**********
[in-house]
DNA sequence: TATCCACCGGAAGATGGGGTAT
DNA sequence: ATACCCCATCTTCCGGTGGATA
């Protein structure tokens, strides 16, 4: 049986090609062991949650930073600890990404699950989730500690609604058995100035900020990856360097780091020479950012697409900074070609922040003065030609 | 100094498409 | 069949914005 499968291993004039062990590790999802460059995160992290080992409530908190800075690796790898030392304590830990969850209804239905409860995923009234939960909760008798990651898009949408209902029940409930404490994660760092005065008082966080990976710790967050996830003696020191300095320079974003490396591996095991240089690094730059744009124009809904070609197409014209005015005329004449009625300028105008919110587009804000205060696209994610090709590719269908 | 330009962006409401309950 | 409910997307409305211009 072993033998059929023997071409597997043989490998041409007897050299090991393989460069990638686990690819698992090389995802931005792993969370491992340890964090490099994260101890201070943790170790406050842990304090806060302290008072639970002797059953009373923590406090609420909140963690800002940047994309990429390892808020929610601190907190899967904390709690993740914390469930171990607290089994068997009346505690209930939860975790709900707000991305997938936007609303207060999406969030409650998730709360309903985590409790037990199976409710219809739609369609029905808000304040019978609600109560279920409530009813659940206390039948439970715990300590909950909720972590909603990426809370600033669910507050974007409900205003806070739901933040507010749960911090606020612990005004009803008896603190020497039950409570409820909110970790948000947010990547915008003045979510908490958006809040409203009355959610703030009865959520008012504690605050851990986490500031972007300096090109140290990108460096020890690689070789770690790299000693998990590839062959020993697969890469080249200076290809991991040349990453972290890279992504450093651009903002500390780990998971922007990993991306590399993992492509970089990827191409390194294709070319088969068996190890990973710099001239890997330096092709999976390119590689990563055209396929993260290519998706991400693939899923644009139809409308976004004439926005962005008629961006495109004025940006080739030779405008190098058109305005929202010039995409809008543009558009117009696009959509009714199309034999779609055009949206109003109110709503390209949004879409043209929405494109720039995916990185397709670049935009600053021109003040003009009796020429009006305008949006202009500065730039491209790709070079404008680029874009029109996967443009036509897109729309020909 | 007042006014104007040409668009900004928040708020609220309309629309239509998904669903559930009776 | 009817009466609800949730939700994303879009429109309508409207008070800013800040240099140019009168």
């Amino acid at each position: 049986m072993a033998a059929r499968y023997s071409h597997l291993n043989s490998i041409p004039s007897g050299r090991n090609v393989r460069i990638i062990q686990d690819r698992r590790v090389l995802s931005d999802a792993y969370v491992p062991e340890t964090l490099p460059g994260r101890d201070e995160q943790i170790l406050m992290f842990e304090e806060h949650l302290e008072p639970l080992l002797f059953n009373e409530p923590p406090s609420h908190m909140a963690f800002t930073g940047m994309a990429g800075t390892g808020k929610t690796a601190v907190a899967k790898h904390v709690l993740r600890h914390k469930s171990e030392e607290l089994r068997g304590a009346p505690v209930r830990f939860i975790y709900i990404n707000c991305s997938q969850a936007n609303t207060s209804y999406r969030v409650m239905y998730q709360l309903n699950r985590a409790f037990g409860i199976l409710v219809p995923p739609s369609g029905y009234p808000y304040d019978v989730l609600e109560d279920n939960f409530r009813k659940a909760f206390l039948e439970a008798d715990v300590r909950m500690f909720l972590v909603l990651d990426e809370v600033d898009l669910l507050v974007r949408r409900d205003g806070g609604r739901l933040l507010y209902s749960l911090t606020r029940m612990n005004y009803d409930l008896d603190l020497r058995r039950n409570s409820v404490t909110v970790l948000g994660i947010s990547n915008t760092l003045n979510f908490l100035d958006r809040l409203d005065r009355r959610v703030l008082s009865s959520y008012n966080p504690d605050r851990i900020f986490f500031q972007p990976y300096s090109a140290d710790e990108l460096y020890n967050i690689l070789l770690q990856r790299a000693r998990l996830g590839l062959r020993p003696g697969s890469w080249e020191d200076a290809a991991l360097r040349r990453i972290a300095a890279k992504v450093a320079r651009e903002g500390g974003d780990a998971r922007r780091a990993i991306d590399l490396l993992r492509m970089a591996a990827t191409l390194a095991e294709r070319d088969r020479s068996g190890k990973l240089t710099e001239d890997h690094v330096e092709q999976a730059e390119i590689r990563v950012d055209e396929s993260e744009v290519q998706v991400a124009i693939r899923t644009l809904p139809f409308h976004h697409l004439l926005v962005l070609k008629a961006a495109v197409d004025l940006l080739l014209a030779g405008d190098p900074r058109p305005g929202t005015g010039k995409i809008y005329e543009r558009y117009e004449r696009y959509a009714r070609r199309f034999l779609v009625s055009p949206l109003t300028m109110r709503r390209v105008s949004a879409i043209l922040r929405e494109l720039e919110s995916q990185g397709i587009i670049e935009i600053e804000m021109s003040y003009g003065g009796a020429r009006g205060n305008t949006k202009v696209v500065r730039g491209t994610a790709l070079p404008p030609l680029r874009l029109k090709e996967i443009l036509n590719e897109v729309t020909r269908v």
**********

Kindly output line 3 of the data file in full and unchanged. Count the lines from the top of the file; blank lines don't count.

DNA sequence: ATACCCCATCTTCCGGTGGATA